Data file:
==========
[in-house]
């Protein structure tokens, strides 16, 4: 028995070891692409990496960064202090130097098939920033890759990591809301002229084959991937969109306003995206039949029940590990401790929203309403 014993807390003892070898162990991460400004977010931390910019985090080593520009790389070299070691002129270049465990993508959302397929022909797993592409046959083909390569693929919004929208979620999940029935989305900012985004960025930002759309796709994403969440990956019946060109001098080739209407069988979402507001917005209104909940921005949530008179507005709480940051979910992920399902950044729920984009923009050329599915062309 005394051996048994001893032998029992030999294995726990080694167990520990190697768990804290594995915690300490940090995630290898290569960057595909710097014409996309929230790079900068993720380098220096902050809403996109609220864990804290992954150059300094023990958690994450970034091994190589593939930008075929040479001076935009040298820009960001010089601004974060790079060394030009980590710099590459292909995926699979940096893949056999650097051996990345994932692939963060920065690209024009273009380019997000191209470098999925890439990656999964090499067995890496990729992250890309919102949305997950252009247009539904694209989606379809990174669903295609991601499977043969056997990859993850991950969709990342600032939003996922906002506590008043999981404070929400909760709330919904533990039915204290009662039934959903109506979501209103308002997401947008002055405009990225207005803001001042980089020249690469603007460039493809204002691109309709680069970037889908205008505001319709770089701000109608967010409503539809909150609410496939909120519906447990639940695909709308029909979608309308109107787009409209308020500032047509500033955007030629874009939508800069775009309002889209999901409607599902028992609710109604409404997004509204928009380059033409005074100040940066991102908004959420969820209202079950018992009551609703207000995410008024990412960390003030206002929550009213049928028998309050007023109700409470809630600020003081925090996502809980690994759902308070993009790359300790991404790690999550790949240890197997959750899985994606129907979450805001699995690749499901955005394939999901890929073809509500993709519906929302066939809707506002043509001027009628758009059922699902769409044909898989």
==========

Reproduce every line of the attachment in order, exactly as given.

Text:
[in-house]
């Protein structure tokens, strides 16, 4: 028995070891692409990496960064202090130097098939920033890759990591809301002229084959991937969109306003995206039949029940590990401790929203309403 014993807390003892070898162990991460400004977010931390910019985090080593520009790389070299070691002129270049465990993508959302397929022909797993592409046959083909390569693929919004929208979620999940029935989305900012985004960025930002759309796709994403969440990956019946060109001098080739209407069988979402507001917005209104909940921005949530008179507005709480940051979910992920399902950044729920984009923009050329599915062309 005394051996048994001893032998029992030999294995726990080694167990520990190697768990804290594995915690300490940090995630290898290569960057595909710097014409996309929230790079900068993720380098220096902050809403996109609220864990804290992954150059300094023990958690994450970034091994190589593939930008075929040479001076935009040298820009960001010089601004974060790079060394030009980590710099590459292909995926699979940096893949056999650097051996990345994932692939963060920065690209024009273009380019997000191209470098999925890439990656999964090499067995890496990729992250890309919102949305997950252009247009539904694209989606379809990174669903295609991601499977043969056997990859993850991950969709990342600032939003996922906002506590008043999981404070929400909760709330919904533990039915204290009662039934959903109506979501209103308002997401947008002055405009990225207005803001001042980089020249690469603007460039493809204002691109309709680069970037889908205008505001319709770089701000109608967010409503539809909150609410496939909120519906447990639940695909709308029909979608309308109107787009409209308020500032047509500033955007030629874009939508800069775009309002889209999901409607599902028992609710109604409404997004509204928009380059033409005074100040940066991102908004959420969820209202079950018992009551609703207000995410008024990412960390003030206002929550009213049928028998309050007023109700409470809630600020003081925090996502809980690994759902308070993009790359300790991404790690999550790949240890197997959750899985994606129907979450805001699995690749499901955005394939999901890929073809509500993709519906929302066939809707506002043509001027009628758009059922699902769409044909898989």